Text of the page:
The team paid extra care to their project’s visual presentation, even drawing parallels between the pleasing physics aesthetics and life more broadly.
“We spent a solid ten minutes, just the three of us admiring the orbits and wondering if the n-bodies are going to fall in or if they’re going to orbit. So it’s really beautiful within both our application itself, but also the physics behind it, because our simulation is aiming to show people how physics, astrophysics and the dynamics behind them can create useful things, both chaotic and not chaotic,” Bax said.
With the increasing popularity of artificial intelligence (AI) applications such as ChatGPT, the organizers faced a particularly challenging task in defining necessary guidelines. Striking the right balance between testing a group’s capabilities, but also not ignoring the practicality of AI as an increasingly essential tool posed a unique challenge according to Gallacher.
“From my experience, and from talking to colleagues, we’ve always viewed computation as a tool to help us do more physics,” Gallacher explained. “There is definitely a place for them in my research, and as a programming assistant. And it really can speed up the development process quite a lot. I think it would be silly to not encourage people and to not tell them about these tools.”
However, the practicality of AI technology does not seamlessly translate to its appropriateness in various programming competitions.
“The approach that we took is that by design, our event is already fairly resistant to that kind of thing [AI] being a dominating factor. Because we don’t evaluate participants or their teams on their code, on the execution of their code, or on really anything to do with their actual program,” Gallacher said.
All three members of the winning team shared some of their perspective regarding the use of ChatGPT during the hackathon.
“I think we barely used ChatGPT except for image generation. I personally don’t find the need to use it,” Bax noted.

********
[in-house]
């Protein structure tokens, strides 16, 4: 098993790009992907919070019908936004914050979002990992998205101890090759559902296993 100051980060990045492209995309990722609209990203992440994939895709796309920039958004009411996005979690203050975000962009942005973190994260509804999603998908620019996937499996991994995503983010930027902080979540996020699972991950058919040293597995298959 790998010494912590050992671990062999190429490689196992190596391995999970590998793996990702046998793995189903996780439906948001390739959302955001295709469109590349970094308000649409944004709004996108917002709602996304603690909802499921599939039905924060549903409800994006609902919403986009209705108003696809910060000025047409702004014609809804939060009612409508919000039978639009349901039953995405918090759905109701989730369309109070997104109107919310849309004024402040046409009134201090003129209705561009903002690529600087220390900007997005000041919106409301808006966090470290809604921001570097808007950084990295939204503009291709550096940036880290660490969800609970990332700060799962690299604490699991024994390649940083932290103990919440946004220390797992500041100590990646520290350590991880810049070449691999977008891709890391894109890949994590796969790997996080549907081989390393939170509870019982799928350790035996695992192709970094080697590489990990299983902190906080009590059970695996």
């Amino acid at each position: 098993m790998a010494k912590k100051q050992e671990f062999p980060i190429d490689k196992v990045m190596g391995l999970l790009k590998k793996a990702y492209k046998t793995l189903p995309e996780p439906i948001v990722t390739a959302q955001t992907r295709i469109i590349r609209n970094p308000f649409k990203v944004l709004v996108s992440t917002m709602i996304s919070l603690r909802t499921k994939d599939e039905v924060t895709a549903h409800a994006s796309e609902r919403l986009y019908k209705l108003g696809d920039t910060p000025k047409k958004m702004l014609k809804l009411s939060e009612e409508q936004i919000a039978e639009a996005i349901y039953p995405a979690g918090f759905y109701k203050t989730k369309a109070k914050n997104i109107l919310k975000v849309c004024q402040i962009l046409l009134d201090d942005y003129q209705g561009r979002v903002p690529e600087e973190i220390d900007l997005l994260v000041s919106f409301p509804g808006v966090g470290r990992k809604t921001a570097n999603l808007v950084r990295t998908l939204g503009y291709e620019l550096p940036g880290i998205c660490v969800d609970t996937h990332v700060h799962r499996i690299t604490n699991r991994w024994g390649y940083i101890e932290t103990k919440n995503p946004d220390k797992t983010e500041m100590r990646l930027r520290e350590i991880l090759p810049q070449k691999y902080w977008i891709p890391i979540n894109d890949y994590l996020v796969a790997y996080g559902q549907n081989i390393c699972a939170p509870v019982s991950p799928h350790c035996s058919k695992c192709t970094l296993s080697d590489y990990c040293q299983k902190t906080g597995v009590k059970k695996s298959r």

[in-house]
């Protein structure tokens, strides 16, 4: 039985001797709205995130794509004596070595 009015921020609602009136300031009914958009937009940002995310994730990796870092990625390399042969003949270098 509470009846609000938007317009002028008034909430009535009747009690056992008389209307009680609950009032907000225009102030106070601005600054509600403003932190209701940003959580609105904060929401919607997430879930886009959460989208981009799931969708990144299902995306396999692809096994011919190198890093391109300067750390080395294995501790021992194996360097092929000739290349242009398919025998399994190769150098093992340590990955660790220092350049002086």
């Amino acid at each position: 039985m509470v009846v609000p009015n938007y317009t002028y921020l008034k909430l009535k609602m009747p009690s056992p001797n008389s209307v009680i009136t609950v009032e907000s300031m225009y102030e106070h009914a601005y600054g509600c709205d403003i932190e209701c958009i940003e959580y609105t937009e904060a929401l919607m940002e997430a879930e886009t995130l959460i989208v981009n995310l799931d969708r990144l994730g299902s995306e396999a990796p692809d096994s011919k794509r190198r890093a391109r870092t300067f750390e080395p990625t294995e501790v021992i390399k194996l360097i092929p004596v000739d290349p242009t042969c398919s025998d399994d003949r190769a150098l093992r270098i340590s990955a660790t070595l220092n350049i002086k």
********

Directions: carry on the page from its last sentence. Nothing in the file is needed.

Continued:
Nguyen then provided additional nuance by discussing ChatGPT’s degree of helpfulness according to the context where a programmer would use it.
“I think it is a tool that can definitely help. But I’d say 90 per cent of the work is you just toying around with whatever you’ve got, and you’re trying to build from what you have. So I’d say sometimes it can be a bit of a hassle to even use it, but can definitely be useful,” Nguyen said.
Alturk also provided a specific instance where AI can be more of an obstacle than an aid.
“If you give it the wrong prompt or it misunderstands it, it makes a lot of errors, especially in programming. And I think that decreases your productivity, because now you have to fix the code that it gave you instead of writing it yourself. So for things like physics, or the optimization that we did, we didn’t use ChatGPT,” Alturk said.
To create a program worthy of the first-place award title, the three CEGEP students toiled over SingularIO with great persistence and admirable collaboration.
“The total time it took us was maybe 30 hours in total, because we would come to McGill, we’d work on it, and then we would go back home, and continue brainstorming ideas until 2:00 a.m.,” Alturk shared.
In response to reflecting about the three-day long excitement filled with physics, coding, camaraderie, and amicable rivalry, Bax illuminated the team’s biggest takeaways with bonding being a big one.
“The people around this, in my opinion, really made the hackathon enjoyable,” Bax added. “We were very inexperienced and otherwise all around us, we had teams of undergraduates or even graduates writing super complex equations on blackboards. We learned a lot of things.”